Scott Lucas and the Married Men: Local H Frontman Stretches Out With Heavy Americana
Scott Lucas has been the guitar-wielding and singing half of Chicago duo Local H since 1987, and while the band's blend of grunge tone, classic songwriting smarts, and longevity has earned it plenty of recognition, it makes sense that a few steps to the side would be tempting to Lucas. A two-piece unit may make cutting the night's pay easier, but it doesn't allow the kind of heavy Americana experimentation Lucas achieves with his six-piece Married Men on his new record, Blood Half Moon.
Anchored by the heft of overdriven tube amps, Lucas' somber mediations (akin to those of Nick Cave or Johnny Cash) make for good road music, and that doesn't come as much as a surprise to the songwriter. "The record feels like a 'road record' to me," he says over the phone, discussing how a trip down the remains of Route 66 in Arizona resulted in the video for the album's namesake single.
"I was driving on Route 66, and shooting stuff, and I'd never been to the Grand Canyon before," Lucas says. "I was driving from California to Chicago. So I had the camera sticking out the window and went to the Grand Canyon. It was awesome."
Lucas drew lines between the worlds of heavy metal and Americana while discussing Blood Half Moon with Up on the Sun, and explained how the project differs from the longstanding Local H.
Up on the Sun: Local H was ahead of the curve as far as two-piece rock 'n' roll bands were concerned. Does it surprise you to see so many guitar-and-drum duo bands now?
Scott Lucas: No, I knew it was a good idea. I didn't realize how good of an idea it was.
What makes that arrangement work so well?
I don't know; I think it depends on what kind of music you play, and whether or not you can pull it off. For us, the reason we did it was out of necessity. We didn't know anybody else. So it wasn't a conscious choice; it was just something that happened. Once we made that decision to do it, it was like, we didn't want to change. We'd talk to labels and they'd say, "Maybe you need a bass player," and I'd say, "No, we're not going to be doing that."
I imagine the Married Men is a very different approach, a more open one.
It's a different approach. You can kind of let the songs breathe. I don't have to play so much. I'm starting to really get comfortable with that and realize that I don't always have to be playing. That's something I'm getting used to: being able to leave holes. There's plenty of other people to fill in those spaces; I don't have to do all of it.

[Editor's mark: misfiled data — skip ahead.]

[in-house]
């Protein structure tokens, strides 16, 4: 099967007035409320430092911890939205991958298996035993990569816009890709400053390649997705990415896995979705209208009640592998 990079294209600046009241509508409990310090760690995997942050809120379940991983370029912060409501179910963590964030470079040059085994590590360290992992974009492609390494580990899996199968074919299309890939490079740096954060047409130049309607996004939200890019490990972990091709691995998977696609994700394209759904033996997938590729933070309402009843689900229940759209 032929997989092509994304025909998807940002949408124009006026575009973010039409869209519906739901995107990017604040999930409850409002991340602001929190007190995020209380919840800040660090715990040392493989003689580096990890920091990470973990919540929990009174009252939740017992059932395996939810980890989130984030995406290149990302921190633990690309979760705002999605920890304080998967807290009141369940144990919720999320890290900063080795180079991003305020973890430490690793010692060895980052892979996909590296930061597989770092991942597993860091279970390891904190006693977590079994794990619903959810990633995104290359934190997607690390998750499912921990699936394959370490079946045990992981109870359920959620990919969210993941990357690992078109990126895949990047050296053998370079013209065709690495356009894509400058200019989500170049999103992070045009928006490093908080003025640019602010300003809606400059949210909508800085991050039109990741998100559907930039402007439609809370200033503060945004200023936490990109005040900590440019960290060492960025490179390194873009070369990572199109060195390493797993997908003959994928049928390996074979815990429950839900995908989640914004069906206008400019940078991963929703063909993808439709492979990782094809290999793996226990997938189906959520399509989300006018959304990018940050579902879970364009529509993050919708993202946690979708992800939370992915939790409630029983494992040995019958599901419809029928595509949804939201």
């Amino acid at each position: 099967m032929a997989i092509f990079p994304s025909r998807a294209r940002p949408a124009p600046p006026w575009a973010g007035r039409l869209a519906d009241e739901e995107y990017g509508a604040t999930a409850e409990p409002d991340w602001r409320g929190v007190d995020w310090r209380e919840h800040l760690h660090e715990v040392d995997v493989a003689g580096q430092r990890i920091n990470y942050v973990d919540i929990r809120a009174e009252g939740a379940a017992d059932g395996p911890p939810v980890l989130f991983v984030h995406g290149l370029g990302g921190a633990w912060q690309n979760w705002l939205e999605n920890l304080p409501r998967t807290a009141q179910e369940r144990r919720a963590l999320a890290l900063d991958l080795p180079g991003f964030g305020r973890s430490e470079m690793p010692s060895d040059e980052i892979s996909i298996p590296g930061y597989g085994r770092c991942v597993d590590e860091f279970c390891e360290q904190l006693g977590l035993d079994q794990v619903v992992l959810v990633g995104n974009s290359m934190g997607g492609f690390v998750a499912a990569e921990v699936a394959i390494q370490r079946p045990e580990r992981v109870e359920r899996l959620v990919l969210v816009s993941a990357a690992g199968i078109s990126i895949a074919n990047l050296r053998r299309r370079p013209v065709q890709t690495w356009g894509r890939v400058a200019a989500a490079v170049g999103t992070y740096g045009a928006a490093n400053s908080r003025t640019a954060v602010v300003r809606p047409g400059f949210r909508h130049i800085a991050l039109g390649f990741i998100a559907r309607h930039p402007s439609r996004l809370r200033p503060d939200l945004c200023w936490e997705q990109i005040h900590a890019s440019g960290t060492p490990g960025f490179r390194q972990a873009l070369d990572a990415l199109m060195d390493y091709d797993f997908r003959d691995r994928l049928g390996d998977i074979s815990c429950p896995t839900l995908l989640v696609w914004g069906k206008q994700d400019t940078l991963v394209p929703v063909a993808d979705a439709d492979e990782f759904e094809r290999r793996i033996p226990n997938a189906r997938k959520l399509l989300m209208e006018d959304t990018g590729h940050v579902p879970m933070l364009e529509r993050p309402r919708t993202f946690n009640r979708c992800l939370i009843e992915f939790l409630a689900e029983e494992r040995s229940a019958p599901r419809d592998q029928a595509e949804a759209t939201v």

"A lot of my friends in Chicago are super into metal and at the same time super into outlaw country. There's definitely a reason for that, all these fucking dudes with goatees and Hank Williams tattoos."
-- Scott Lucas
This record features a lot of people -- production-wise -- that have worked with some really heavy, expansive bands: Neurosis, Pelican, Russian Circles. Are you into that kind of stuff as well?
Definitely, definitely. One of the things that we wanted to do with this record was work within that framework. The way we work is that we record live, and I know a lot of those bands do the same thing, as well. We wanted to get the sound of the room. When you hear those records, you're hearing the room -- a lot. I wanted that to come through on the record. Going to Electrical Audio was the first step in doing that.
With a band like Earth, really uniting the ideas of Americana and drone/heavy music -- when you think about those two realms of music, metal and Americana, do you think there's a pretty natural connection between those two sounds?
It seems like a lot of my friends in Chicago are super into metal and at the same time super into outlaw country. There's definitely a reason for that, all these fucking dudes with goatees and Hank Williams tattoos. It's just a sense that, you know, you could say it's "outsider music." It's music that is outside of fashion. Maybe there's a connection to be drawn there. I don't think a whole lot about it, but you can see that.
I wouldn't do it if it sounded like Local H. If it sounded like Local H, there'd be no reason why it shouldn't be a Local H record. I don't understand people who do stuff for solo records that sounds just like their other band. It seems stupid to me. I mean, I guess I can understand them wanting to get the fuck away from their bandmates, but other than that I don't really see it.